Mary Harron Talks The Manson Family And Creating Her New Film CHARLIE SAYS

This year marks the fiftieth anniversary of the Manson Family murders, in which members of the hippie cult led by self-styled prophet Charles Manson snuck into the home shared by director Roman Polanski and his wife, starlet Sharon Tate, and murdered the pregnant Tate and four other people. The brutality of the crime shocked the country and while the police investigation dragged on for several weeks, held Los Angeles in a grip of fear.

It’s a story that has been examined repeatedly over the years in books and film, but American Psycho director Mary Harron is taking a new approach to the material, from the viewpoint of the women who Manson inticed into committing the murders in her latest film Charlie Says.

“[Manson] grew up in prison so he was brilliant at spotting people’s vulnerabilities,” says Harron on the red carpet at the film’s Tribeca Film Festival screening last night of how the cult leader was able to manipulate Susan Atkins, Patricia Krenwinkel, and Leslie Van Houten into carrying out the killings of the five people at the Polanski-Tate home on August 9, 1969 and then two more people the following evening.

But beyond the story of how Manson was able to control his followers, Harron cites “the horror of Sharon Tate’s murder” as one of the reasons why the story continues to hold such a fascination within our culture.

“[Tate was] someone so young and beautiful who seemed to have everything,” explains Harron. “I think there’s the fascination or the nightmare, the fear of these of perfectly innocent people and these crazy intruders in the middle of the night for no reason whatsoever suddenly having their lives taken away from them. I think it’s a nightmare we all have – things in the dark, things that can grab you even when you seem very happy.”

The horror of the Manson murders also serves as something of a capstone to a decade of time that Harron has been interested in.

“It’s this [period of] cultural revolution and upheaval,” she states of the 1960s. “It was almost like a civil war, culturally, and we still have the effects of it now. We’re still fighting it. I just keep returning to the way ordinary people can behave in such bizarre and strange ways. I’ve always been fascinated by cults too, about how people from normal lives and normal worlds suddenly get taken over by these very intense and strange ideas and end up doing things they never thought they’d do.”

Charlie Says has its origins in Ed Sander’s book, The Family, which producer Joe Rosen optioned back in 2013. The script was further augmented with material from Karlene Faith’s The Long Prison Journey Of Leslie Van Houten. But Harron encouraged her cast to look beyond the primary source materials as they began to work on their individual characters.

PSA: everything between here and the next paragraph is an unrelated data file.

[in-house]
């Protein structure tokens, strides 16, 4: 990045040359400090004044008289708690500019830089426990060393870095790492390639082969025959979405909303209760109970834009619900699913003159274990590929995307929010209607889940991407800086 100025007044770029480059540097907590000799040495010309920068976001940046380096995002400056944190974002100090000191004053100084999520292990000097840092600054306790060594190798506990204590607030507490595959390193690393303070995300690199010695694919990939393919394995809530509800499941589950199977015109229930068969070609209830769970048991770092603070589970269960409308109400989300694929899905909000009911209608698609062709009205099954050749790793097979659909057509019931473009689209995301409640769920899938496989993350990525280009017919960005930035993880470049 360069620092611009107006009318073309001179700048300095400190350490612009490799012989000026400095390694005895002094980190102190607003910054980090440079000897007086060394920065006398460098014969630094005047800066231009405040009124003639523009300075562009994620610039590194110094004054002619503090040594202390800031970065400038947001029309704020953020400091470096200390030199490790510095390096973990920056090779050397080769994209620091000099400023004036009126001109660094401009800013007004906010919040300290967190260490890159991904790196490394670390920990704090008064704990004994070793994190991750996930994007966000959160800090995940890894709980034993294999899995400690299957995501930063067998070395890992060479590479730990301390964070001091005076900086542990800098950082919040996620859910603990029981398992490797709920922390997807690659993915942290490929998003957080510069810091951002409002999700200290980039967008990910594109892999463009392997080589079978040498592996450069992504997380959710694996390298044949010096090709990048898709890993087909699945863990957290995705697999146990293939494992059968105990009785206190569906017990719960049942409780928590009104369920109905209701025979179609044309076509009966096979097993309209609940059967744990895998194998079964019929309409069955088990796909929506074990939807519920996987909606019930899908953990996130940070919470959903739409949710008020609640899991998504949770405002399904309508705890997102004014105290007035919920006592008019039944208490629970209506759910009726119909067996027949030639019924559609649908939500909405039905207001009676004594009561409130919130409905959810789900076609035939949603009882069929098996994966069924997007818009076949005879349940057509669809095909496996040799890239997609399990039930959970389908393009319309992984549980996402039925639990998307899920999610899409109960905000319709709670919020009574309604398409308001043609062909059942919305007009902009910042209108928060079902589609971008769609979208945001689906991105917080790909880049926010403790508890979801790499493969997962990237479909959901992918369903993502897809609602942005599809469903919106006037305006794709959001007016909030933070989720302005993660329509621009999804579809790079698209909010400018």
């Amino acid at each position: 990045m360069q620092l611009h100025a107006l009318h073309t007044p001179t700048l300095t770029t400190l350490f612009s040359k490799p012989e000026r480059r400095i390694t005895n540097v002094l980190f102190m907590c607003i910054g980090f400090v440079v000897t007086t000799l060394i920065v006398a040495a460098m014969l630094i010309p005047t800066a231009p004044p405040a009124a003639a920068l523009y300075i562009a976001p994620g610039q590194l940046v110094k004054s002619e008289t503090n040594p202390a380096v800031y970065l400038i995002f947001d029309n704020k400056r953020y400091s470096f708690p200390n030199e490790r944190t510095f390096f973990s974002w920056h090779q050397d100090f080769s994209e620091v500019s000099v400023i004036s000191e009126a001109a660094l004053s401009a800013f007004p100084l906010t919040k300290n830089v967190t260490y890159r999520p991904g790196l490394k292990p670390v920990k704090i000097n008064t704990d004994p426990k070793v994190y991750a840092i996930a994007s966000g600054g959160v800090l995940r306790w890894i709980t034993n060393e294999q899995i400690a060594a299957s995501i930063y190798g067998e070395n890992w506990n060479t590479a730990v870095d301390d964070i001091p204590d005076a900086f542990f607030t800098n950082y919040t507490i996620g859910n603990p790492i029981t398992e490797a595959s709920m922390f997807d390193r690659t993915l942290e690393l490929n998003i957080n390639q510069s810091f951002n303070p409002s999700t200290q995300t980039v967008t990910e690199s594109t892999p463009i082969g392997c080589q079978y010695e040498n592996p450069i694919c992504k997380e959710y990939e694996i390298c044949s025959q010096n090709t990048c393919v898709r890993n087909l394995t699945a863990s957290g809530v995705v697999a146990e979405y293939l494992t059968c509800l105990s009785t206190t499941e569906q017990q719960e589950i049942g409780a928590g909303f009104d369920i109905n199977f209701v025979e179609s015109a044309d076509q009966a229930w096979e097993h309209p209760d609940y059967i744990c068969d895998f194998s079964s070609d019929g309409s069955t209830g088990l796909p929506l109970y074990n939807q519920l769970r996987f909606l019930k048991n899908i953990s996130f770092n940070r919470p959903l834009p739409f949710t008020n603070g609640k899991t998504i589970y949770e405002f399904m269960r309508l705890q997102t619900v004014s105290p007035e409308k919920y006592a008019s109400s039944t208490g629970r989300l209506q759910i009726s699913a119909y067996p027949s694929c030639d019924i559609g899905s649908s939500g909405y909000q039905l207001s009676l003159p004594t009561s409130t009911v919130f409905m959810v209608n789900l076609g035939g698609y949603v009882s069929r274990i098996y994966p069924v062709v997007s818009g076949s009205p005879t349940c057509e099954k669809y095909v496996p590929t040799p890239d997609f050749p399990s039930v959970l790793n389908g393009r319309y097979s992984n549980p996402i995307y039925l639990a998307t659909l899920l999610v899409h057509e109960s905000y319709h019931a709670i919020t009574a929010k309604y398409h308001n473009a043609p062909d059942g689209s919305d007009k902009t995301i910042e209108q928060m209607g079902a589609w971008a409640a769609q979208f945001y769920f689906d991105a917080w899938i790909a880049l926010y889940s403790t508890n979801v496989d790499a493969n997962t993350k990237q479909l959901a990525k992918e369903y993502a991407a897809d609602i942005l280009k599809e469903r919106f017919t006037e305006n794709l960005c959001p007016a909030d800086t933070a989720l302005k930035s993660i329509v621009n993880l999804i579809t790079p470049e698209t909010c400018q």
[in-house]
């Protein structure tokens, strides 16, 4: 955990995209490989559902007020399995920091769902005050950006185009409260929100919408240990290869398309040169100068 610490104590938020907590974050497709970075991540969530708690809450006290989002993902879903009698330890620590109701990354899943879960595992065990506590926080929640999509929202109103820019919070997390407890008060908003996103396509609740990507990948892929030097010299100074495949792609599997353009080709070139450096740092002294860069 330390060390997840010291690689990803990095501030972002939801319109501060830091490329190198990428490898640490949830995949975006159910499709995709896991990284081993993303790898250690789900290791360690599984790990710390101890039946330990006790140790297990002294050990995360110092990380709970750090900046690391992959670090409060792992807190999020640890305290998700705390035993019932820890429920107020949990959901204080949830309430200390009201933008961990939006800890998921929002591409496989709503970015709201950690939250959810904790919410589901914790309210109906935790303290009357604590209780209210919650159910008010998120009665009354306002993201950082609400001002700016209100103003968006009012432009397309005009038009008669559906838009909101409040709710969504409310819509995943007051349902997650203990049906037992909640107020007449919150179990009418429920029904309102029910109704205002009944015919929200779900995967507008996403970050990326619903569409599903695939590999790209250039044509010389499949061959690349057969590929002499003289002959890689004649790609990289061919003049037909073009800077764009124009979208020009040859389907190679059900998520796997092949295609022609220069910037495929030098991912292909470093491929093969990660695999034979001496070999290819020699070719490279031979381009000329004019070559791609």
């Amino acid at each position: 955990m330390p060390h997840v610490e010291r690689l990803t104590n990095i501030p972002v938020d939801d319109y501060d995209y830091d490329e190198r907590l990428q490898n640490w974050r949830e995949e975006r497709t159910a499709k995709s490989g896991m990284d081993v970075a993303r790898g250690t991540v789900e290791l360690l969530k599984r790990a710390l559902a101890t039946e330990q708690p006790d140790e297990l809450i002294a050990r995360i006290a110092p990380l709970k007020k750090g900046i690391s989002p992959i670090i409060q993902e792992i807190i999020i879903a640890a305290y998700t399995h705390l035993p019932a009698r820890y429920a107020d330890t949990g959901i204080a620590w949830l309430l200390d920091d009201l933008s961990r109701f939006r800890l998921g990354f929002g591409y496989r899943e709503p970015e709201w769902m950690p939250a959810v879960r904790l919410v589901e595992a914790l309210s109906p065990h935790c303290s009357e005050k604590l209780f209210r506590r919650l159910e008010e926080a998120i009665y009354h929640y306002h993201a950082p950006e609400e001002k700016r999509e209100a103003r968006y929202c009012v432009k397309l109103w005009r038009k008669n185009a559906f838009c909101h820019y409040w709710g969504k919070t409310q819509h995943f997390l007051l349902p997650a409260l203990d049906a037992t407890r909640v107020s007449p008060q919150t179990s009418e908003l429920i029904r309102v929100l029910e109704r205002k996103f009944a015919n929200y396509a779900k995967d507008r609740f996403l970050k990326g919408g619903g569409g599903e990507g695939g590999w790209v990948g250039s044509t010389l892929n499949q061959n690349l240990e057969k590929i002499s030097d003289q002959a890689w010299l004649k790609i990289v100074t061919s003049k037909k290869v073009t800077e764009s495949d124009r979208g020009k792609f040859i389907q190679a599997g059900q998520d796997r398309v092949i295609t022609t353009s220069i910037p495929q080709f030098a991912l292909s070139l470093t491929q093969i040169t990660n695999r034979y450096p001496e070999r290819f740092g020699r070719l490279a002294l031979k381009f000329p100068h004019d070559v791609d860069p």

“With a real life story you always encourage people to do a deep dive and immerse themselves. They all took different sources,” she states. “And everybody who was in the Manson family practically wrote a book.”

Finding the leads for Charlie Says took Harron two years, but it is a process she understood needed to take its time.

“Sometimes the right person comes in at number 2 and sometimes it’s 150,” she explains. “Hannah [Murray], who plays Leslie {van Houten], auditioned on Skype, on a blurry Skype screen, but her performance was so truthful and powerful that was it, I just couldn’t think of anyone else in the part.

“To me the hardest thing to cast was Manson because if we didn’t have a charismatic and electrifying Manson then the girls would just look stupid. Why would they follow somebody who is not charismatic?”

Harron found that actor in the form of Matt Smith, perhaps best known for his turn on the long-running British television series Doctor Who. But it wasn’t Smith’s popularity from that show that would serve to be a concern for producer Rosen.

“I said to Mary, ‘Aren’t you at all concerned that Manson was five-foot two and Matt is six-foot plus?'” Rosen states with a chuckle. “She immediately said to me ‘Do you remember Capote where Philip Seymour Hoffman won the Academy Award?’ and I go ‘Of course.’ She said ‘They look nothing alike!’ I said ‘Alright, sold!'”

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About Rich Drees 7152 Articles
A film fan since he first saw that Rebel Blockade Runner fleeing the massive Imperial Star Destroyer at the tender age of 8 and a veteran freelance journalist with twenty-five years experience writing about film and pop culture. He is a member of the Philadelphia Film Critics Circle.
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